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Among several advantages over other mammals, primates like us have exceptionally good eyesight. It’s true that dogs, horses and dolphins can all see well, but they don’t have near the depth perception and visual acuity of primates. Why? Maybe you should thank a snake.

Lynne Isbell, an anthropologist at the University of California, Davis, has argued for a half-dozen years that snakes are a primary driver in the evolution of primate vision. The so-called “snake detection theory” suggests our primate ancestors evolved a visual warning system to quickly spot and avoid serpents. Our forward-facing eyes, capable of distinguishing nearby things from faraway things, may be a direct result of co-evolution with snakes, Isbell argues.

Now for the first time, there appears to be neurological evidence for this. Writing in the Proceedings of the National Academy of Sciences this week, Isbell and colleagues say they’ve found a group of neurons in monkey brains that are hard-wired to react to snakes.

"snake"

Halloweeny Snake

To test this, the team showed two macaques several pictures of snakes; monkey hands; angry and neutral monkey faces; and plain geometric shapes. Then they measured the response of neurons in the macaques’ visual systems. They zeroed in on two regions, called the medial and dorsolateral pulvinar. These are vision-specific areas that are not found in non-primate mammals and are thought to be involved in fast processing of threatening imagery. The medial pulvinar gets information straight from the retina. If this region in fact evolved to deal with snakes, as Isbell hypothesizes, then the researchers would expect to find snake-specific wiring there.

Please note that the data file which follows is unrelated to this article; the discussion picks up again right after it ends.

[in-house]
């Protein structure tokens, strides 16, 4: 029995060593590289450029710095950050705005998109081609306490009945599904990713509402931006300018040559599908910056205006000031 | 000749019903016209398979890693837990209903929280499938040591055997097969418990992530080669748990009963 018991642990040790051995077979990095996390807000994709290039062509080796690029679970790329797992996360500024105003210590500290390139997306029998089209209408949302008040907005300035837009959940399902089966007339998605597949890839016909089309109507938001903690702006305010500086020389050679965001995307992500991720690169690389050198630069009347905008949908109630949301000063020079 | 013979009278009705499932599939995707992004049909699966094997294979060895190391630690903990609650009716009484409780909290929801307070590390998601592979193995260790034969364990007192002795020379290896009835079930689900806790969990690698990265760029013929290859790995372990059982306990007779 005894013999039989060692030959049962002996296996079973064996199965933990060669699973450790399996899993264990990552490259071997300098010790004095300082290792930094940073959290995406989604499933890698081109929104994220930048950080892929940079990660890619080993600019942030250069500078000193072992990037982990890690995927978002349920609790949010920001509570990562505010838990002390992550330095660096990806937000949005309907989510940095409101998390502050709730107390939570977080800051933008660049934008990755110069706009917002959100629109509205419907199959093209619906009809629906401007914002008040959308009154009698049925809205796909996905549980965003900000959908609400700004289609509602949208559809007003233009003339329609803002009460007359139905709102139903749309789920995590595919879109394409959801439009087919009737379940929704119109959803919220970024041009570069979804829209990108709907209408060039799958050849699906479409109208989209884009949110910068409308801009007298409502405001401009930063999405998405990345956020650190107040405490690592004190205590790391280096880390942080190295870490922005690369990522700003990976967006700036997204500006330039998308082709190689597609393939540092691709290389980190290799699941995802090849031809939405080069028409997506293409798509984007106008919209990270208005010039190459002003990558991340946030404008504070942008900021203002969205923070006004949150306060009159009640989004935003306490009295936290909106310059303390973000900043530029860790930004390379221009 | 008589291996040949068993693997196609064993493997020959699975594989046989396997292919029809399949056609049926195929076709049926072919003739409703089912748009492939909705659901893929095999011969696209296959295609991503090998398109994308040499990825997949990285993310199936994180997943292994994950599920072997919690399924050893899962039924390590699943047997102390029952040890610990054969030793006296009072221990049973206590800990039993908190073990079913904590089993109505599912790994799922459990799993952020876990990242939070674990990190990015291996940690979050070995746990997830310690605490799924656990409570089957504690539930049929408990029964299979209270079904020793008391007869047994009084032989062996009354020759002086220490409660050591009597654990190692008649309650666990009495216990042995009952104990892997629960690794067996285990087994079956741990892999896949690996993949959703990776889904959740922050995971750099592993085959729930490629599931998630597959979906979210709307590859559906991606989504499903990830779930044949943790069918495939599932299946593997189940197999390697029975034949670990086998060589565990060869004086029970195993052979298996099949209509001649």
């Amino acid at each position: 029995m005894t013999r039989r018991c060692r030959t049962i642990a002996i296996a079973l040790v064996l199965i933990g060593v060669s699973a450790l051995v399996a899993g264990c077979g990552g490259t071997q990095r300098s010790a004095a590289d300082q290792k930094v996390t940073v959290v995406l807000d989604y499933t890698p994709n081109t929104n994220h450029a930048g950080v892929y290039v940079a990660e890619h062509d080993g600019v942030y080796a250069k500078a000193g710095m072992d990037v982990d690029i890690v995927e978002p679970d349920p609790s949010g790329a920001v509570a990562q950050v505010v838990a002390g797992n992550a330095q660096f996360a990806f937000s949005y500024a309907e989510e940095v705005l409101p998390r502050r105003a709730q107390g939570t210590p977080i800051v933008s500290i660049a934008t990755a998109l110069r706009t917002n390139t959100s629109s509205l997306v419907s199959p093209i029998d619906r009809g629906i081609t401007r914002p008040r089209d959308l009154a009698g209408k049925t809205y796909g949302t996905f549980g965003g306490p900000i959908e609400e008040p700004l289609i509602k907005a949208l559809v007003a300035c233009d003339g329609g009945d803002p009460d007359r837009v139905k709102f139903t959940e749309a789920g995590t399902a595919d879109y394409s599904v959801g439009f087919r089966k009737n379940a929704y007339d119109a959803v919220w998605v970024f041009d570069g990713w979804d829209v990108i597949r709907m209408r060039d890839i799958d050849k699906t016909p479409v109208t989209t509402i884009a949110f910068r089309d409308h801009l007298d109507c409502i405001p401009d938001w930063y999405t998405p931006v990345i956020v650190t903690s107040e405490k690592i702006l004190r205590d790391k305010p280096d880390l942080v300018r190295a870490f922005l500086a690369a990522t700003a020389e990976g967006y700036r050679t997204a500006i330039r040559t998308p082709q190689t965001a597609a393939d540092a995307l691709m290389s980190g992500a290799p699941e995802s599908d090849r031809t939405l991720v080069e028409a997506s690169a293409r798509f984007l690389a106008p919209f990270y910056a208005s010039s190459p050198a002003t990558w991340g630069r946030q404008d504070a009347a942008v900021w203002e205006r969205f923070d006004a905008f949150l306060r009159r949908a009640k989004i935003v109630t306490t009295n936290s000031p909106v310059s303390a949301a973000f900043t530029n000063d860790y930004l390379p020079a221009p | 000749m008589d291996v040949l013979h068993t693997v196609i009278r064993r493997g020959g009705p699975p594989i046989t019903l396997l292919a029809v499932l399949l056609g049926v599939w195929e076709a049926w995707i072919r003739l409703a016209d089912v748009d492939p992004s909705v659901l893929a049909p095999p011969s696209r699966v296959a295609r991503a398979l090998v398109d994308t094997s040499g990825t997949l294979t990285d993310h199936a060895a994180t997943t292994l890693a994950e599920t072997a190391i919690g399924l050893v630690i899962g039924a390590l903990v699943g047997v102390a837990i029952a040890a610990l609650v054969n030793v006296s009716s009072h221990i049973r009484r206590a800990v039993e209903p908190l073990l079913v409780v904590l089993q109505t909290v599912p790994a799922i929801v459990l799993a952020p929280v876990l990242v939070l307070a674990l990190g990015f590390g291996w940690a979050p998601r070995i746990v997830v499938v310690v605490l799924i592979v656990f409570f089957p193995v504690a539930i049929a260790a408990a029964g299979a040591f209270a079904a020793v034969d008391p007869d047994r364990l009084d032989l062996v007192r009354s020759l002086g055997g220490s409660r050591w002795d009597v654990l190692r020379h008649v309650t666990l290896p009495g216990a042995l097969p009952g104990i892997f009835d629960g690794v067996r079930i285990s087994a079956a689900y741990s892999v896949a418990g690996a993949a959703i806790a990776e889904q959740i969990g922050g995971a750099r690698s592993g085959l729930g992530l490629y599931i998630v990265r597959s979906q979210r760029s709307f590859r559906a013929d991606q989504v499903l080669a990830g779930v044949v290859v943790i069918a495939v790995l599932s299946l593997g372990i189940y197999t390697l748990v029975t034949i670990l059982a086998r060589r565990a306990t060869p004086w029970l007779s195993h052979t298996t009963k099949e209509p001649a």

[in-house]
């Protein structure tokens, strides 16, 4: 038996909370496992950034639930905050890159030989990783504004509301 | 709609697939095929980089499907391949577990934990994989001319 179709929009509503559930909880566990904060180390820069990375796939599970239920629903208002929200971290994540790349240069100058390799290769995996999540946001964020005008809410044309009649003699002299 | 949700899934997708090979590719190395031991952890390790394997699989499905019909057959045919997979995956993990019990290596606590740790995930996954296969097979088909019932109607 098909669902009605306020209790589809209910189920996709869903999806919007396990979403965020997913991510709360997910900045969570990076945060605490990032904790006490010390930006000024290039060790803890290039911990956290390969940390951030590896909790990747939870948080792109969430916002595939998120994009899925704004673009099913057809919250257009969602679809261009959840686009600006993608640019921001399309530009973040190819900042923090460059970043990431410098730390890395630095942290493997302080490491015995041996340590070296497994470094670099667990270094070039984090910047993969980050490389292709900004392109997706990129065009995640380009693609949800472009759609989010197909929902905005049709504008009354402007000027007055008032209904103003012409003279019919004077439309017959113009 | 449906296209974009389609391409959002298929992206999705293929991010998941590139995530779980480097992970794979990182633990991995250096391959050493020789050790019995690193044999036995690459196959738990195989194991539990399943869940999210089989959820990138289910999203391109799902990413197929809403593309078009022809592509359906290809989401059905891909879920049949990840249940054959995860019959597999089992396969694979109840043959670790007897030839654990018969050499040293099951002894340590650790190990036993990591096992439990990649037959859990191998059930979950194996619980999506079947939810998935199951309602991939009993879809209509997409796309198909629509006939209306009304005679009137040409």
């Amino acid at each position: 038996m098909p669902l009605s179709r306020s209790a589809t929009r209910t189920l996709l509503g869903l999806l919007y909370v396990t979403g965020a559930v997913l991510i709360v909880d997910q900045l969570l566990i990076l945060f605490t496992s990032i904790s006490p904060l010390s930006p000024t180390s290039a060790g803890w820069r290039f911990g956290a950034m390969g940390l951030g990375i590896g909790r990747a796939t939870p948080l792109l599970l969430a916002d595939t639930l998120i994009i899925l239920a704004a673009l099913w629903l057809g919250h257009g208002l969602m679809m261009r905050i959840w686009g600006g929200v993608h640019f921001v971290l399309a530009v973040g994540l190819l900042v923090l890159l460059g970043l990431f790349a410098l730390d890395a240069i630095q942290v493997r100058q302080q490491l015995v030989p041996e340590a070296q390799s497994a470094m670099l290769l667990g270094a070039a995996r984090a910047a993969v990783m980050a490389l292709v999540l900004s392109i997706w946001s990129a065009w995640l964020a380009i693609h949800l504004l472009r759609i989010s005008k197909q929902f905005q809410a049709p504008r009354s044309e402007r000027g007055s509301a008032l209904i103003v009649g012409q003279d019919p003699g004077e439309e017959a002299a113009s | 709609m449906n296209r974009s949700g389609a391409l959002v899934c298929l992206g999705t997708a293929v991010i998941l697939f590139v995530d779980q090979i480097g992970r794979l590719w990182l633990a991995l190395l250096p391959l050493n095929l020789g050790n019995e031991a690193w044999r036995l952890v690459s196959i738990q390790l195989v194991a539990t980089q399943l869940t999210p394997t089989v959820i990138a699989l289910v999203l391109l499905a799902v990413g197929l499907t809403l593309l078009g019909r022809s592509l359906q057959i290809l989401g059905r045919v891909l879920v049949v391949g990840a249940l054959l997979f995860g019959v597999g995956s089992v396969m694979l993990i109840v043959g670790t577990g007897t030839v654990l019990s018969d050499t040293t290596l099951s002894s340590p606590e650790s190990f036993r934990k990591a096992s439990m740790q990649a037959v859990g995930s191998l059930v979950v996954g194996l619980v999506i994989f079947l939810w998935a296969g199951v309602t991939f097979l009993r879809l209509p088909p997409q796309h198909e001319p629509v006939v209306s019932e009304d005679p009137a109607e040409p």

And they did: More neurons in this region responded to snake pictures than to pictures from other categories. Snakes also provoked the fastest, strongest neuronal response, the authors report.

“Since the origin of primates, snakes have been a universal threat,” the authors say. “Both primates and snakes that can kill them (i.e., constrictors and venomous snakes) have their greatest diversity in tropical ecosystems.”

They say other neuroscientists should study this in greater detail, to pin down the genetic fingerprint of fast snake detection. At the very least, it adds some heft to the argument that snakes have shaped our genetic history perhaps as much as our cultural heritage.

You can find the study here (subscription required, though).
Read more about Isbell’s hypothesis on snakes and vision here.
She also wrote a book on the subject.

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